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She is not particularly greedy, although treats can be useful in training.

Guard dog

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Although a sheep ‘herder,’ the Komondor is more of a sheep ‘guard’ in practice. She is territorial and will watch your property and people with a vigilance that needs to be kept in check with the proper training.

First dog

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The size, power, and obstinacy of this dog make her a problematic choice for a first dog.


Komondor in a flat

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No. This dog needs space, and will not gladly tolerate sharing a building with unfamiliar inhabitants.

Need for exercise / Sporty

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The Komondor is surprisingly active and agile for her size and needs plenty of exercise; outdoor time will suit her temperament well.

Travelling / easy to transport

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She’s a bit of a whopper to drive around but it’s not out of the question if she gets used to it from a young age.


Komondor and cats

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If she is raised alongside cats she should be okay, but beware a Komondor can quickly damage a pesky cat if they step out of line.

Komondor and dogs

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She is not especially sociable with other dogs, although she will fiercely protect those alongside whom she is raised. 

Komondor and children

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She is gentle and protective with children of her own family, but don’t expect her to spend hours playing or being cuddled by them. Her living space must be respected.

Komondor and the elderly

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With her significant training and exercise needs and her size, this dog may not be the ideal choice for older people.


You can expect to pay upwards of £1,000 for a well-bred KC registered puppy. Looking after a dog of this size typically costs between £90 to £160 a month, including food, medical/insurance, and incidental expenses.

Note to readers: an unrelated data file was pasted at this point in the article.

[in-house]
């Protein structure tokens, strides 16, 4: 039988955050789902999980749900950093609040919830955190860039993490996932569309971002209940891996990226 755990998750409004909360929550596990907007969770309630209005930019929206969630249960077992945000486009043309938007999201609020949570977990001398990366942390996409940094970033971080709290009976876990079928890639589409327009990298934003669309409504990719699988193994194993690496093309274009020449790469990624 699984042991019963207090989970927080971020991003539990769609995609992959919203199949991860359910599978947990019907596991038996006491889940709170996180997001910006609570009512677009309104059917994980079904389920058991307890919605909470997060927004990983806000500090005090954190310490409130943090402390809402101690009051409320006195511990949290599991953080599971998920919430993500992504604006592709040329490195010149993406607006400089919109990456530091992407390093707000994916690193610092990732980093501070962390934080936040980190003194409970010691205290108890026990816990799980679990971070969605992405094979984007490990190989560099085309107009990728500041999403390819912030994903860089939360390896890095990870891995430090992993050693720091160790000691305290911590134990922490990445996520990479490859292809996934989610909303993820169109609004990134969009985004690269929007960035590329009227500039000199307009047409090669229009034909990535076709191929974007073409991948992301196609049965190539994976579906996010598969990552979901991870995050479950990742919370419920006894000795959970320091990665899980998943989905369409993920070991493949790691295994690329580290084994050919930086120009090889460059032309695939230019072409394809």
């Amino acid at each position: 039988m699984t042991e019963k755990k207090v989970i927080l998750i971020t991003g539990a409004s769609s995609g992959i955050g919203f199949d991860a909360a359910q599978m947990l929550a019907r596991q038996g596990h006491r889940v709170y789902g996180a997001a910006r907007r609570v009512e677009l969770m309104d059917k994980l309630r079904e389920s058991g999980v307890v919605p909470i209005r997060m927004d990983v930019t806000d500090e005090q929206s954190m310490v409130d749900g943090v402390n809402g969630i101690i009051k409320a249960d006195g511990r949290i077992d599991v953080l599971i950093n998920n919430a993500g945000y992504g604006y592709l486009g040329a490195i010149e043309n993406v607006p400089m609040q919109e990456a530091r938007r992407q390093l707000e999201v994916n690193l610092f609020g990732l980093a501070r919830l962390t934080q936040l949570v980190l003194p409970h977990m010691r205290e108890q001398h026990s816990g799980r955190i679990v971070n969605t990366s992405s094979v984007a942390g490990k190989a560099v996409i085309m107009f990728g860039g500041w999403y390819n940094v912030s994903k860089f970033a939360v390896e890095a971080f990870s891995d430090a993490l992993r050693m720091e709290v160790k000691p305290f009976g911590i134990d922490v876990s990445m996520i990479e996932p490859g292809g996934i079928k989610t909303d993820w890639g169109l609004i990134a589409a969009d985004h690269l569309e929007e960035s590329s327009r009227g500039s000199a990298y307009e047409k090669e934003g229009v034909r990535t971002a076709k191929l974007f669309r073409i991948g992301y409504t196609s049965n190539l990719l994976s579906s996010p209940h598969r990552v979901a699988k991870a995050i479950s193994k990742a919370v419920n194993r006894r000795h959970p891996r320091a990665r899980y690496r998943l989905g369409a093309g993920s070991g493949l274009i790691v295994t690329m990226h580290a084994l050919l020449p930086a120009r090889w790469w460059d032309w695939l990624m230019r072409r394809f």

While this uniquely-carpeted dog may not require as frequent grooming as you may imagine (and absolutely no brushing) she needs to bathed now and then and have her cords divided and cared for a few times a year.


Low shedder.

Nutrition of the Komondor

Ordinary high-quality dog food; she doesn’t eat much for her size.

Health of the Komondor

Life expectancy

This dog keeps generally good health. Her average life expectancy is 11 years.

Strong / robust

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She is a sturdy dog, but suffers from several health conditions.

Withstand heat

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As you can imagine, she soon becomes uncomfortable in hot weather.

Withstand cold

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She is perfectly designed to work hard in very cold weather.

Tendency to put on weight

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She is not a greedy dog, and not predisposed to put on weight.

Common illnesses

  • CHD
  • Gastric torsion
  • Cataracts
  • Skin problems (sebaceous cysts, dermatitis)
  • Trichoepithelioma (skin tumor)
  • Hip dysplasia
  • Entropion

Good to know

There are only a few dozen of these dogs in the UK so tracking down a pup can take a while.

Origins and history

Known as a Hungarian Sheepdog, her ancestors were brought to Hungary in the middle-ages by the Cumans, from whom she takes her name and at whose graves her ancestors’ remains have been found. Before that, her heritage seems to have been Tibetan. She has been a popular worker in Hungary for many centuries, guarding rather than herding sheep. It is said that many of her kind perished at the hands of the invading Nazis because no Komondor house could be taken with this fierce protector still alive.


Marley, Curly, Honey, Lily

Find out more dog name ideas here